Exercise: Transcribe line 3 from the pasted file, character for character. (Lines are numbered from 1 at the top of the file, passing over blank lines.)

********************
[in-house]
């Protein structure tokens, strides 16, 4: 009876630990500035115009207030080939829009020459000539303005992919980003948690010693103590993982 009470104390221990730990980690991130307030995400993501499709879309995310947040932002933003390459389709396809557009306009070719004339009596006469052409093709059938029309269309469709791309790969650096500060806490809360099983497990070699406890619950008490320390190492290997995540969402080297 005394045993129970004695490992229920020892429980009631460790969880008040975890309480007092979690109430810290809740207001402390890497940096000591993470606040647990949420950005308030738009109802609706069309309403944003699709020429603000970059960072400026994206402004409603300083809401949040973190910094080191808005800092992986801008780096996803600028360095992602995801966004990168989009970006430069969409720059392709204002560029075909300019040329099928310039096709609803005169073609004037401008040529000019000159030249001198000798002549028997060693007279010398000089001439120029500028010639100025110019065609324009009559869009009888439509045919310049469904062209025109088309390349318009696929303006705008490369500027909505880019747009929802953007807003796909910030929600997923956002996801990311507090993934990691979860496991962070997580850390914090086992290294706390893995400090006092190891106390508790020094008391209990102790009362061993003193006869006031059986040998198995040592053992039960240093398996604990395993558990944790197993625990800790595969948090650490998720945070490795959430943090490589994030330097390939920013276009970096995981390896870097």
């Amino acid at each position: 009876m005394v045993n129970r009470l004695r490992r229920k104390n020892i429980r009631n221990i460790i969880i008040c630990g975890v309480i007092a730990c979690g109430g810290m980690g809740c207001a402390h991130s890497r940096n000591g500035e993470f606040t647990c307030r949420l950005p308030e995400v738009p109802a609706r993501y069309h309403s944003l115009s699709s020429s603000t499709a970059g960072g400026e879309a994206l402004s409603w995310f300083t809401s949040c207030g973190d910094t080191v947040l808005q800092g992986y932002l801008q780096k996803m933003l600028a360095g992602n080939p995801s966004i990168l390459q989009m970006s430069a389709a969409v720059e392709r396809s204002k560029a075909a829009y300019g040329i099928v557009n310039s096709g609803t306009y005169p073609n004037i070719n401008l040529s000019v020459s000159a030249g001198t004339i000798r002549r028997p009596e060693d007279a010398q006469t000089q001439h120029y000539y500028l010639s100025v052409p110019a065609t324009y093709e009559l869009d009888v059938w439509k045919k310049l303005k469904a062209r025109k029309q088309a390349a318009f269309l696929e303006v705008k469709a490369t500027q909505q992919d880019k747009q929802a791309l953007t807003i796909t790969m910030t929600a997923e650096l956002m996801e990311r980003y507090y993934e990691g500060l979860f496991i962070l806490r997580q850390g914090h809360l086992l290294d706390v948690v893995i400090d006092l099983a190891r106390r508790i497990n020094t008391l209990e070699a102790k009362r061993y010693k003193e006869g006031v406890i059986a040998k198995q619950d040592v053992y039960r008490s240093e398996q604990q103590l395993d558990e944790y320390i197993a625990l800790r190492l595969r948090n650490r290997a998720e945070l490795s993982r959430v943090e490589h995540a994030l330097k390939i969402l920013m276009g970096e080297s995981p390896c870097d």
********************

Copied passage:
């Amino acid at each position: 009876m005394v045993n129970r009470l004695r490992r229920k104390n020892i429980r009631n221990i460790i969880i008040c630990g975890v309480i007092a730990c979690g109430g810290m980690g809740c207001a402390h991130s890497r940096n000591g500035e993470f606040t647990c307030r949420l950005p308030e995400v738009p109802a609706r993501y069309h309403s944003l115009s699709s020429s603000t499709a970059g960072g400026e879309a994206l402004s409603w995310f300083t809401s949040c207030g973190d910094t080191v947040l808005q800092g992986y932002l801008q780096k996803m933003l600028a360095g992602n080939p995801s966004i990168l390459q989009m970006s430069a389709a969409v720059e392709r396809s204002k560029a075909a829009y300019g040329i099928v557009n310039s096709g609803t306009y005169p073609n004037i070719n401008l040529s000019v020459s000159a030249g001198t004339i000798r002549r028997p009596e060693d007279a010398q006469t000089q001439h120029y000539y500028l010639s100025v052409p110019a065609t324009y093709e009559l869009d009888v059938w439509k045919k310049l303005k469904a062209r025109k029309q088309a390349a318009f269309l696929e303006v705008k469709a490369t500027q909505q992919d880019k747009q929802a791309l953007t807003i796909t790969m910030t929600a997923e650096l956002m996801e990311r980003y507090y993934e990691g500060l979860f496991i962070l806490r997580q850390g914090h809360l086992l290294d706390v948690v893995i400090d006092l099983a190891r106390r508790i497990n020094t008391l209990e070699a102790k009362r061993y010693k003193e006869g006031v406890i059986a040998k198995q619950d040592v053992y039960r008490s240093e398996q604990q103590l395993d558990e944790y320390i197993a625990l800790r190492l595969r948090n650490r290997a998720e945070l490795s993982r959430v943090e490589h995540a994030l330097k390939i969402l920013m276009g970096e080297s995981p390896c870097d």